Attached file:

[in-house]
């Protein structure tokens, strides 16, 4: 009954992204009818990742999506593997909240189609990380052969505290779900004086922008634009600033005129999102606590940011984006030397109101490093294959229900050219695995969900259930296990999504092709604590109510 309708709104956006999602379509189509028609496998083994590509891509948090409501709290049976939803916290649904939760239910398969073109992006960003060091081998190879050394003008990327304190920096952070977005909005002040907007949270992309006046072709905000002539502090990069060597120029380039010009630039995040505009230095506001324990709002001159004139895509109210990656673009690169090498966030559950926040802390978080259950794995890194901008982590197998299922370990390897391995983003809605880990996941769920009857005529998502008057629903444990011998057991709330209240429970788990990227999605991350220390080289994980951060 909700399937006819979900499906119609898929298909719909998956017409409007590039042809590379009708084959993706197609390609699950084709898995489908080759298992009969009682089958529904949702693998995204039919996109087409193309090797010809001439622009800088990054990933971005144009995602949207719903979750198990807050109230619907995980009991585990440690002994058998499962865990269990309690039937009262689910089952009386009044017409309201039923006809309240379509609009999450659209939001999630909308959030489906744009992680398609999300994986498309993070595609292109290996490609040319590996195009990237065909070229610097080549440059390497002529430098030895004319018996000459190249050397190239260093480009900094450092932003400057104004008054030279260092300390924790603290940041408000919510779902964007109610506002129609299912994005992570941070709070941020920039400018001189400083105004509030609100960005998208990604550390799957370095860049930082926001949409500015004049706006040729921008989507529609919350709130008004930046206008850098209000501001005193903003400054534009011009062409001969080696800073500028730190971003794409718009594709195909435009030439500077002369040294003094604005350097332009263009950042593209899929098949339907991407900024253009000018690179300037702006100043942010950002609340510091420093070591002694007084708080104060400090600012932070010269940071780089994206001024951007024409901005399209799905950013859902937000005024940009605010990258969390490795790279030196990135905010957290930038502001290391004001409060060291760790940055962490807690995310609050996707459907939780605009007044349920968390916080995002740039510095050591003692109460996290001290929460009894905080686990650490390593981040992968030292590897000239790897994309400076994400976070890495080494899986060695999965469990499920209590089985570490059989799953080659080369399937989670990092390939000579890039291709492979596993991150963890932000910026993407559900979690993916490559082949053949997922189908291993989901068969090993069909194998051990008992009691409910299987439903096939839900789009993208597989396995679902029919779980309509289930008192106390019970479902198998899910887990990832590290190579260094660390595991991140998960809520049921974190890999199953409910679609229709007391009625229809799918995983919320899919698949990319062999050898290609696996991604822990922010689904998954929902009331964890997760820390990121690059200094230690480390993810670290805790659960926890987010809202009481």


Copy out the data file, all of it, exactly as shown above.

[in-house]
């Protein structure tokens, strides 16, 4: 009954992204009818990742999506593997909240189609990380052969505290779900004086922008634009600033005129999102606590940011984006030397109101490093294959229900050219695995969900259930296990999504092709604590109510 309708709104956006999602379509189509028609496998083994590509891509948090409501709290049976939803916290649904939760239910398969073109992006960003060091081998190879050394003008990327304190920096952070977005909005002040907007949270992309006046072709905000002539502090990069060597120029380039010009630039995040505009230095506001324990709002001159004139895509109210990656673009690169090498966030559950926040802390978080259950794995890194901008982590197998299922370990390897391995983003809605880990996941769920009857005529998502008057629903444990011998057991709330209240429970788990990227999605991350220390080289994980951060 909700399937006819979900499906119609898929298909719909998956017409409007590039042809590379009708084959993706197609390609699950084709898995489908080759298992009969009682089958529904949702693998995204039919996109087409193309090797010809001439622009800088990054990933971005144009995602949207719903979750198990807050109230619907995980009991585990440690002994058998499962865990269990309690039937009262689910089952009386009044017409309201039923006809309240379509609009999450659209939001999630909308959030489906744009992680398609999300994986498309993070595609292109290996490609040319590996195009990237065909070229610097080549440059390497002529430098030895004319018996000459190249050397190239260093480009900094450092932003400057104004008054030279260092300390924790603290940041408000919510779902964007109610506002129609299912994005992570941070709070941020920039400018001189400083105004509030609100960005998208990604550390799957370095860049930082926001949409500015004049706006040729921008989507529609919350709130008004930046206008850098209000501001005193903003400054534009011009062409001969080696800073500028730190971003794409718009594709195909435009030439500077002369040294003094604005350097332009263009950042593209899929098949339907991407900024253009000018690179300037702006100043942010950002609340510091420093070591002694007084708080104060400090600012932070010269940071780089994206001024951007024409901005399209799905950013859902937000005024940009605010990258969390490795790279030196990135905010957290930038502001290391004001409060060291760790940055962490807690995310609050996707459907939780605009007044349920968390916080995002740039510095050591003692109460996290001290929460009894905080686990650490390593981040992968030292590897000239790897994309400076994400976070890495080494899986060695999965469990499920209590089985570490059989799953080659080369399937989670990092390939000579890039291709492979596993991150963890932000910026993407559900979690993916490559082949053949997922189908291993989901068969090993069909194998051990008992009691409910299987439903096939839900789009993208597989396995679902029919779980309509289930008192106390019970479902198998899910887990990832590290190579260094660390595991991140998960809520049921974190890999199953409910679609229709007391009625229809799918995983919320899919698949990319062999050898290609696996991604822990922010689904998954929902009331964890997760820390990121690059200094230690480390993810670290805790659960926890987010809202009481």